A split beam torque wrench is a tool that allows you to adjust the tension of bolts, nuts, or sockets.
They are able to do this by using two different ways:
- through friction and/or pressure on the surface area where there is tension;
- through an external mechanism like spring-loaded jaws that push against each other when they meet any force;
A split beam torque wrench works best for tightening fasteners because it uses less energy than conventional wrenches so more work can be done in less time while doing fewer repairs due to wear and tear over time. In fact, many people prefer these tools because they allow them not only to save money but also to increase productivity without sacrificing quality.
2. How do you use a dual-beam torque wrench?
In order to use a dual-beam torque wrench, you must:
- Identify the size of the bolt or nut that you will be working with;
- Set the desired tension on the wrench by rotating the handle until it reaches the required level of tightness. This is usually done in Newton-meters (Nm) or foot-pounds (ft-lbs);
- Apply pressure to the object that needs to be tightened and hold it there while turning the wrench in a clockwise motion. If everything was done correctly, then when you release pressure from the bolt or nut, it will have been properly fastened at the correct tension;
3. Do split beam torque wrenches need calibration?
After you’re done, don’t forget to reset the split beam to zero. The calibration is dependent on how often you use it. If you use it frequently, you should have it calibrated more often; if you only use it once or twice a year, there’s no need to calibrate it. It also doesn’t hurt to get it calibrated sooner if any damage happens or if you drop it violently .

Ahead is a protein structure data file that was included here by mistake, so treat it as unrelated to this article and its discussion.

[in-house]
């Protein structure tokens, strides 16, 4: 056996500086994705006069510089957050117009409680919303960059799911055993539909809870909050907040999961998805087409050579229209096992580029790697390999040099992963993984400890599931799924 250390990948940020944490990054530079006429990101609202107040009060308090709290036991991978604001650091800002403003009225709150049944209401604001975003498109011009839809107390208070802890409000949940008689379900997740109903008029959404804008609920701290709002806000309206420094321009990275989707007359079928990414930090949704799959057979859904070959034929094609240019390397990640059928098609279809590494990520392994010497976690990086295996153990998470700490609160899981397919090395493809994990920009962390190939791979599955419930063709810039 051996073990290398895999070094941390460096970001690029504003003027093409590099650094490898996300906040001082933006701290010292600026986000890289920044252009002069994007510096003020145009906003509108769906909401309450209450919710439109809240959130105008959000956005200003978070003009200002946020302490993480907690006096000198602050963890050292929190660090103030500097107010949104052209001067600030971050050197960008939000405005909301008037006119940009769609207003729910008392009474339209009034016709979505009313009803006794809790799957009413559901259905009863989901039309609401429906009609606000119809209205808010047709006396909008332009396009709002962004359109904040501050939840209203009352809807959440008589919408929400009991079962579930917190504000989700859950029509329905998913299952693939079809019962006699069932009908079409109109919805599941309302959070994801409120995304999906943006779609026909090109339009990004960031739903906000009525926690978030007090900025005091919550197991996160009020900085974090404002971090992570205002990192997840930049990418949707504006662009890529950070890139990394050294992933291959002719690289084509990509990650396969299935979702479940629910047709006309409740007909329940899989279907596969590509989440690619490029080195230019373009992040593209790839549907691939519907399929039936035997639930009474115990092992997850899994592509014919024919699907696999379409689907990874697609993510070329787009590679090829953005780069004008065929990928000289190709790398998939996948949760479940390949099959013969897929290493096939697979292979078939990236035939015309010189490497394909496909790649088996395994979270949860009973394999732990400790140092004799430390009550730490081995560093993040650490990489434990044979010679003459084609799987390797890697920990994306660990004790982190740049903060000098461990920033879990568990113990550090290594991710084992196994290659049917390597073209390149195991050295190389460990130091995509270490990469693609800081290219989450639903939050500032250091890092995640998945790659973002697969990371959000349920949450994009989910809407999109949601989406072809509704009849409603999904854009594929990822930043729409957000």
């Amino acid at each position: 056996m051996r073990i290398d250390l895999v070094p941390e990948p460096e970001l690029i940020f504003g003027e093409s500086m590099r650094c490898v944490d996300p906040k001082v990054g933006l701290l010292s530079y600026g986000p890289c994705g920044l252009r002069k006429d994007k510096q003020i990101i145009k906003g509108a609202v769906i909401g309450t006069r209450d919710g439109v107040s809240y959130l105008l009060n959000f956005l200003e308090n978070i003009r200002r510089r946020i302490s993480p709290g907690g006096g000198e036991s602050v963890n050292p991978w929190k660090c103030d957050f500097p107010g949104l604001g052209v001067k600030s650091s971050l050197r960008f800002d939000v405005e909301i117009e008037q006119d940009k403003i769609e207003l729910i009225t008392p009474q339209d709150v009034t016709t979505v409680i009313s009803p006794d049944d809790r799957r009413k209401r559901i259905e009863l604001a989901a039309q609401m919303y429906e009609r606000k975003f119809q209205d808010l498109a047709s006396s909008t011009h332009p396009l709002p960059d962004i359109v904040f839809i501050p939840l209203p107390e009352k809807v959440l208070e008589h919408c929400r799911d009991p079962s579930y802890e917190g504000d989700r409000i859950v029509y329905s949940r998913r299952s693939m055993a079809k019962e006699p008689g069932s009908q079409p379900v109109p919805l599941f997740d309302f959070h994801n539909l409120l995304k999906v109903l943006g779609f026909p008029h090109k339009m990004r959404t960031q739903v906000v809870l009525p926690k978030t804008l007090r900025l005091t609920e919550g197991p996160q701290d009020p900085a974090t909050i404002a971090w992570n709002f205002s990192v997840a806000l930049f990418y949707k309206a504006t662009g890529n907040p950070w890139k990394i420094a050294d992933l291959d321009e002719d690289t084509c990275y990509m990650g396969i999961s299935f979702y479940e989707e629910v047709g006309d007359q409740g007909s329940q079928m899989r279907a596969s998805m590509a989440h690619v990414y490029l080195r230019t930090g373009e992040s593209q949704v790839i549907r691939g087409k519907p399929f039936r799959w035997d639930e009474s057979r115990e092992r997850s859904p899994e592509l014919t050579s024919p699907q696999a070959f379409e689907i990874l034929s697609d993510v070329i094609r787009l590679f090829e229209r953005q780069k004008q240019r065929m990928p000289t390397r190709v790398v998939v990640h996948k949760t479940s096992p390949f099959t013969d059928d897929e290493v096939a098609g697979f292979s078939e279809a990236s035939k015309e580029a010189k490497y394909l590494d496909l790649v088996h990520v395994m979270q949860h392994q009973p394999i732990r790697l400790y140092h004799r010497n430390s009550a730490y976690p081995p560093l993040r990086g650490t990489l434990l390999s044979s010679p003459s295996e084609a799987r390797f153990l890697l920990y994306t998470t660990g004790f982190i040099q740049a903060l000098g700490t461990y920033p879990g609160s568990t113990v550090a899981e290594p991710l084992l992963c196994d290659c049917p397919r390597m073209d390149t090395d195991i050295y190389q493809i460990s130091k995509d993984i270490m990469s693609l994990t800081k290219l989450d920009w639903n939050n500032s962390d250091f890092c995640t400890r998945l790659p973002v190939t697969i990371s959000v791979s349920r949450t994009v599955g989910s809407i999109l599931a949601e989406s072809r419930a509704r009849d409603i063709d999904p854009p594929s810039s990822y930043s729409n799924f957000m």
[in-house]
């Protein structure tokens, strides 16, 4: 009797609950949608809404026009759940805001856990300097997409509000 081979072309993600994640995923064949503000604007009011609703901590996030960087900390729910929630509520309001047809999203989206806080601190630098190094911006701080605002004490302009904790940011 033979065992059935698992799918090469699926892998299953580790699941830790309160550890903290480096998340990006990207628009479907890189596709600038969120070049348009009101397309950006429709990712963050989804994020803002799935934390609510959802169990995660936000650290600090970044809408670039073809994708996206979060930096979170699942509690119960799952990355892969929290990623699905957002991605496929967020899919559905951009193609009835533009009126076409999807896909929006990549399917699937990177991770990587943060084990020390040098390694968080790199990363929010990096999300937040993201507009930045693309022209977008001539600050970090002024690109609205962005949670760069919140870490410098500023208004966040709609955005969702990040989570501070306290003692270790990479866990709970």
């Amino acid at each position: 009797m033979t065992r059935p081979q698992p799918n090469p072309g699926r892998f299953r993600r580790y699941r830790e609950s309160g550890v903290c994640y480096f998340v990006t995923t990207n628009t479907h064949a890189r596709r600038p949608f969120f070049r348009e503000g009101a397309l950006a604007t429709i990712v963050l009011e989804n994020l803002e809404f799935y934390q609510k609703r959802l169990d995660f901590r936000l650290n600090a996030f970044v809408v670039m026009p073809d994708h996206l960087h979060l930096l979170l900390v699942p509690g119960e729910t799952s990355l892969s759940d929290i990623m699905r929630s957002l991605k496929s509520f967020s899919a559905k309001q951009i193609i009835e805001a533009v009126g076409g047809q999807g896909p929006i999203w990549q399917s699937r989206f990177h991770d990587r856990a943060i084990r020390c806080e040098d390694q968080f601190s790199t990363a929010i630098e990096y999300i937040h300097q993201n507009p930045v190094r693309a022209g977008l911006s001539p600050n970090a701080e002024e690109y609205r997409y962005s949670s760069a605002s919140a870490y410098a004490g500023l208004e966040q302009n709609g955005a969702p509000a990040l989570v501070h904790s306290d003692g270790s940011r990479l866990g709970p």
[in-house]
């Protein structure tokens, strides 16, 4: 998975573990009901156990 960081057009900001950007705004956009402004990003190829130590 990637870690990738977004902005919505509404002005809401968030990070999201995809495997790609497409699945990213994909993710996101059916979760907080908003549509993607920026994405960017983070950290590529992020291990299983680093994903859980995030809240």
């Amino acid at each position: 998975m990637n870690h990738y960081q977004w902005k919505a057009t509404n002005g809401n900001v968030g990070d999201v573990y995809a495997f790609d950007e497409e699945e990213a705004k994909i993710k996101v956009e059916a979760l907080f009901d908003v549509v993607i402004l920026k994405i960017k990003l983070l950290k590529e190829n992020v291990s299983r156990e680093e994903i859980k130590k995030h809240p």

4. How do you calibrate a beam torque wrench?
The calibration of a beam torque wrench is not difficult, but it should be done with caution:
- Make sure the tool is unloaded and unplugged from any power sources:
- Find a stable surface on which to place the wrench; this could be a workbench or table;
- Using either a hex key or Allen wrench (depending on your model), turn the adjustment screw until the beam is in line with zero on the scale;
- Tighten the screw by turning it clockwise until it’s snug; you don’t want it too tight or else you’ll have to loosen it again;
- Check that the beam is still aligned with zero before re-loading and using the tool;
5. Are beam torque wrenches more accurate?
Beam torque wrenches are accurate to within 1-3%, with the middle third of the range being closer to 1%. Only aligning the zero mark is required when calibrating a beam torque wrench; this is achieved by moving the beam so that it lines up .
The wrench works by the beam being in line with zero on the scale. When it is not in line, then it means that there is some sort of force causing the reading to change. This can be due to either an incorrect calibration or from wear and tear on the tool itself. By keeping the beam in alignment, you can ensure that your torque readings are as accurate as possible.
One downside to using a beam torque wrench is that they are not always as durable as other types of wrenches. This is especially true for those made from cheaper materials. However, if you take care of your wrench and calibrate it often, then it should last for many years without any problems.
6. Are old-school torque wrenches accurate?
Old-school torque wrenches are accurate, but they’re not nearly as precise as modern ones. In fact, some of them can be off by up to 50% when measuring a fastener’s tension level.
7. Why does my torque wrench not click?
It’s possible that the fastener was overtightened, to begin with, clicking away without your attention. If it doesn’t click after a few swings, you’ll need a new torque wrench .
Useful Video: Split Beam Torque Wrench